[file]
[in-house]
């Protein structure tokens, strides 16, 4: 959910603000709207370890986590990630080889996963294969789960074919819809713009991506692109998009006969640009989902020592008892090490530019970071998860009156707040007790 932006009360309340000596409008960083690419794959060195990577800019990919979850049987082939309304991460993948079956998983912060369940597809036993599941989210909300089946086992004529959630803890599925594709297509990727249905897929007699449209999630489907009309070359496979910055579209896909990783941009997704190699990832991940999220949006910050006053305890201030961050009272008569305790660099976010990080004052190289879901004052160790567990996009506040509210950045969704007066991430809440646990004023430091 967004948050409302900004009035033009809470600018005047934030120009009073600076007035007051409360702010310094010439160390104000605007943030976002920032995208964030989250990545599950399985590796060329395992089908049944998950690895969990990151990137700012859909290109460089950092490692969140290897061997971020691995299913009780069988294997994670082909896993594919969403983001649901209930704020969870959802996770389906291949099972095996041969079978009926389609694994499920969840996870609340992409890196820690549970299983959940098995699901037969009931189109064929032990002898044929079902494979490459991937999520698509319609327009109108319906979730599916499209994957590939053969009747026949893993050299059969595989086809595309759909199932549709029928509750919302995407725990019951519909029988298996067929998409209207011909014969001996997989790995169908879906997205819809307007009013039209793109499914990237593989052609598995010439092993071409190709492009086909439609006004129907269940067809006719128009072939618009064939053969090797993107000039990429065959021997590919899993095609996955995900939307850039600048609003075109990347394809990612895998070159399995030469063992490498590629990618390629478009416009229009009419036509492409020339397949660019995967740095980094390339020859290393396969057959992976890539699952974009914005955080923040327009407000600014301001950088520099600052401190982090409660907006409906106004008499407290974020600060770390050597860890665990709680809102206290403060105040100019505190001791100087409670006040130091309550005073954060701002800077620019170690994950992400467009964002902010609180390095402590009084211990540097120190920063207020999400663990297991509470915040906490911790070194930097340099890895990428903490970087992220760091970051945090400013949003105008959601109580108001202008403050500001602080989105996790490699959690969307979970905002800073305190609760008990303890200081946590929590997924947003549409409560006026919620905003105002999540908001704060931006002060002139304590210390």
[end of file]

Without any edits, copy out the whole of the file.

[in-house]
């Protein structure tokens, strides 16, 4: 959910603000709207370890986590990630080889996963294969789960074919819809713009991506692109998009006969640009989902020592008892090490530019970071998860009156707040007790 932006009360309340000596409008960083690419794959060195990577800019990919979850049987082939309304991460993948079956998983912060369940597809036993599941989210909300089946086992004529959630803890599925594709297509990727249905897929007699449209999630489907009309070359496979910055579209896909990783941009997704190699990832991940999220949006910050006053305890201030961050009272008569305790660099976010990080004052190289879901004052160790567990996009506040509210950045969704007066991430809440646990004023430091 967004948050409302900004009035033009809470600018005047934030120009009073600076007035007051409360702010310094010439160390104000605007943030976002920032995208964030989250990545599950399985590796060329395992089908049944998950690895969990990151990137700012859909290109460089950092490692969140290897061997971020691995299913009780069988294997994670082909896993594919969403983001649901209930704020969870959802996770389906291949099972095996041969079978009926389609694994499920969840996870609340992409890196820690549970299983959940098995699901037969009931189109064929032990002898044929079902494979490459991937999520698509319609327009109108319906979730599916499209994957590939053969009747026949893993050299059969595989086809595309759909199932549709029928509750919302995407725990019951519909029988298996067929998409209207011909014969001996997989790995169908879906997205819809307007009013039209793109499914990237593989052609598995010439092993071409190709492009086909439609006004129907269940067809006719128009072939618009064939053969090797993107000039990429065959021997590919899993095609996955995900939307850039600048609003075109990347394809990612895998070159399995030469063992490498590629990618390629478009416009229009009419036509492409020339397949660019995967740095980094390339020859290393396969057959992976890539699952974009914005955080923040327009407000600014301001950088520099600052401190982090409660907006409906106004008499407290974020600060770390050597860890665990709680809102206290403060105040100019505190001791100087409670006040130091309550005073954060701002800077620019170690994950992400467009964002902010609180390095402590009084211990540097120190920063207020999400663990297991509470915040906490911790070194930097340099890895990428903490970087992220760091970051945090400013949003105008959601109580108001202008403050500001602080989105996790490699959690969307979970905002800073305190609760008990303890200081946590929590997924947003549409409560006026919620905003105002999540908001704060931006002060002139304590210390």